Click here to subscribe
Main indications in lupus
Rituximab does not have a Market authorisation for lupus, but experts recognize potential effectiveness in severe lupus, especially in cases of severe haematological, renal or visceral involvement.
Why did your doctor offer you Rituximab ?
Your doctor has offered this treatment because the data published to-date suggest that Rituximab may be an effective treatment for lupus that does not respond well to a combination of corticosteroid therapy and at least one immunity-modifying drug such as cyclophosphamide, azathioprine, mycophenolate mofetil, or methotrexate.
How does Rituximab work?
Rituximab is one of the drugs called "biotherapies" or "biologics." This means that it will act very precisely on a biological element that is a cell (white blood cell or leukocyte) of your immune system. These cells specifically targeted by Rituximab are B lymphocytes.
This treatment is an antibody quite comparable to the antibodies you naturally have in your body, but able to attach to the B lymphocytes that are partly responsible for your disease to eliminate them.
1 g on Day 1 and Day 14 or 375 mg/m2 on Day 1, Day 7, Day 14 and Day 21 intravenously only, combined with a prior injection of corticosteroids (Methylprednisolone 100 mg)
How is Rituximab used?
This drug is only given in the hospital. This is why your doctor will refer you to a department that is familiar with and authorized to use this treatment. You should be given this medication intravenously either as 2 infusions given 2 weeks apart or as 4 infusions given 1 week apart.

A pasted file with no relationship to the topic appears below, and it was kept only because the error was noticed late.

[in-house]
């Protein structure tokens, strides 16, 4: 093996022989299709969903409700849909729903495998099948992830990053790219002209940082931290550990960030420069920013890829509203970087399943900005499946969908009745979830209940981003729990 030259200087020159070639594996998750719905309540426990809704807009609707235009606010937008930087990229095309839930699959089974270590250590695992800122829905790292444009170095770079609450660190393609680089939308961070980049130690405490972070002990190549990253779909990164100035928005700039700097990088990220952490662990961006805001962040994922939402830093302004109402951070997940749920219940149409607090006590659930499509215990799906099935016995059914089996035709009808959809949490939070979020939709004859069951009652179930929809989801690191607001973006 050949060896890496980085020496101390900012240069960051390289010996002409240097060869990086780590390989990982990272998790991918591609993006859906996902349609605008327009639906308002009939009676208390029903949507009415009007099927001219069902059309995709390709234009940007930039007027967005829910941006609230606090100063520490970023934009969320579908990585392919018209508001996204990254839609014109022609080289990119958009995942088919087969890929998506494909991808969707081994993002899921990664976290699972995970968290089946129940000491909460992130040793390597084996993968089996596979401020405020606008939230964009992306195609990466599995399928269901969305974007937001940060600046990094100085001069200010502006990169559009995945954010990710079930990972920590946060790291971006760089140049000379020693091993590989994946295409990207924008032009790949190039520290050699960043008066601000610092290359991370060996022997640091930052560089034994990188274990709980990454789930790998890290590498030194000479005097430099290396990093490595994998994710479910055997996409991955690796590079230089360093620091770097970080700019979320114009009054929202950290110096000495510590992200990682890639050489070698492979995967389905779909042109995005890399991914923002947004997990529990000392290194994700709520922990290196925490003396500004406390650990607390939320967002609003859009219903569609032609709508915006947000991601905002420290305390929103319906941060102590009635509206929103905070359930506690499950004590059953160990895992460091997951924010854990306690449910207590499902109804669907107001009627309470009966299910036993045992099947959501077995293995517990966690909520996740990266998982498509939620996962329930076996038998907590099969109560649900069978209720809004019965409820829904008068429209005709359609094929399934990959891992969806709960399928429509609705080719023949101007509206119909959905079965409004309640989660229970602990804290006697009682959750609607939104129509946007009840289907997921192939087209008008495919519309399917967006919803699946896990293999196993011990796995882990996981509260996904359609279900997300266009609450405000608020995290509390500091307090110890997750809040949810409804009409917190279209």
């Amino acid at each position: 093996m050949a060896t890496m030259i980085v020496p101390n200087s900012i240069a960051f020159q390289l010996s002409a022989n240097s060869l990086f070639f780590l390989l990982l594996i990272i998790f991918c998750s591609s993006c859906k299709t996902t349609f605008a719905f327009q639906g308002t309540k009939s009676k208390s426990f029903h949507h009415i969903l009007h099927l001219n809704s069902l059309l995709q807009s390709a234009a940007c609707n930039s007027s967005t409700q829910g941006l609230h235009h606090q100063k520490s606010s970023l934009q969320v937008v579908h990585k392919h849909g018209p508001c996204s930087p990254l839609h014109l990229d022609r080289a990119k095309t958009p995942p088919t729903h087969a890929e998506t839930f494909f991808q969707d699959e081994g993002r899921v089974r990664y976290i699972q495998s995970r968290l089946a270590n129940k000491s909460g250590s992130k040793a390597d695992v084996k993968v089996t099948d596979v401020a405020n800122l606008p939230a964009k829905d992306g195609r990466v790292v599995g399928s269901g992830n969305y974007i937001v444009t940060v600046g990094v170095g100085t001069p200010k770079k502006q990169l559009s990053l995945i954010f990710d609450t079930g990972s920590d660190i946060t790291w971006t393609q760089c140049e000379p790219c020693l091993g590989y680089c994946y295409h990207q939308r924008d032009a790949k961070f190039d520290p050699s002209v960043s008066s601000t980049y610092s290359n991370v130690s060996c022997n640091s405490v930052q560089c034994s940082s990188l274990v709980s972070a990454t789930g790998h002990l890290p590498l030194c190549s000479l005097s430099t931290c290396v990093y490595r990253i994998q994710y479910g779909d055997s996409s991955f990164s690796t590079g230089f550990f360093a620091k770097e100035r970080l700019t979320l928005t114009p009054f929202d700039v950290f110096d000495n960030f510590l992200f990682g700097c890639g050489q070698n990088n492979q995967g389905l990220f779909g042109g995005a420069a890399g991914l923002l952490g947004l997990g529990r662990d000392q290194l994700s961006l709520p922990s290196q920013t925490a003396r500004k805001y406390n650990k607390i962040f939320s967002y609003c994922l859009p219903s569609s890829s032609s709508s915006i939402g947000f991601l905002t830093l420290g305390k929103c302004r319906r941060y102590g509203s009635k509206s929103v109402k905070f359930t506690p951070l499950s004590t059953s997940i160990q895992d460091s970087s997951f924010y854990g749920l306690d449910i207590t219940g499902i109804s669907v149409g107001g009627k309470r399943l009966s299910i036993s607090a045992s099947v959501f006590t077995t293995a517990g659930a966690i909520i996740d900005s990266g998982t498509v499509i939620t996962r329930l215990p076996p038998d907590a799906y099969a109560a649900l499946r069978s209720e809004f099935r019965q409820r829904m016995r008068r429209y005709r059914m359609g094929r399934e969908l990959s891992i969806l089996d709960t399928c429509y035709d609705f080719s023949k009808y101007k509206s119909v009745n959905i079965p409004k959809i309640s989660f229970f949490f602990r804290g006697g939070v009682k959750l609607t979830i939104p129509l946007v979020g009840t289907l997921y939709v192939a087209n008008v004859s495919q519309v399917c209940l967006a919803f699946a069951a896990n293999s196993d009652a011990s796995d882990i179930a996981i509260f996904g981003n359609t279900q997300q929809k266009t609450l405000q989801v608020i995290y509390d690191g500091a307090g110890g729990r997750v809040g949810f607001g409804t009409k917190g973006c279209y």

You will also continue other treatments for your autoimmune disease.
Do not change your treatment without talking with your doctor.
What will you do before the 1st infusion of Rituximab ?
- You must know your medical history well and in particular:
- If you have had infections
- If you have had viral hepatitis (B or C)
- If you have had allergies to medications or food
- Make sure that you are well vaccinated against tetanus, poliomyelitis, Covid-19, and depending on the advice of your doctor, against influenza and pneumococcus. Otherwise, you will have to revaccinate at least 3 to 4 weeks before the 1st infusion of Rituximab.
- If you are a woman, you must be sure that you are not pregnant within 6 months of Rituximab and you should not breastfeed your baby because the effects of Rituximab during pregnancy and lactation are not known.
During the infusion of Rituximab
The effects you may feel during the infusion are: difficulty breathing; swelling of the tongue and lips; headaches; an appearance of heat and/or chills; redness or the feeling of scratchy skin (pruritus); nausea and/or vomiting; tingling of the nose and/or sneezing; tingling in the throat; pain and/or abnormally rapid heartbeats.
A severe reaction to the product, which requires permanently stopping the infusion, is rare: it occurs in less than 2 out of 100 patients.
Main side effects
- A reaction to the product that occurs especially after the 1st infusion is possible.
Most often, it is not an "allergy". When they occur, these reactions (headache, redness, fever, low blood pressure) are very rarely serious, most often disappear with the slowing down of the infusion and does not force one to stop the drug permanently.
- Infection may occur with Rituximab as this drug reduces immunity related to B lymphocytes. These are most often infections of the lungs, bronchi or urinary tract related to bacteria. These are usually minor infections that can be easily treated.
Exceptionally, infections of the central nervous system linked to a virus (JC virus) can occur, triggering an often irreversible leukoencephalopathy.
- Neutropenia is possible and usually appears late.
- Hypersensitivity to the product
- Progressive cardiovascular disease (in particular, angina pectoris)
- Pregnancy and lactation
Precautions for use
- In case of a decrease in immunoglobulins (hypogammaglobulinemia), the use of Rituximab should be discussed to avoid aggravating this biological abnormality.
- No dose adjustment in case of renal or hepatic failure
- Viral hepatitis B or C warrants monitoring of virological status
- Blood count 1/month, then every 3 months
- Control of immunoglobulin levels and circulating B lymphocyte levels in case of reprocessing by Rituximab
- Clinical monitoring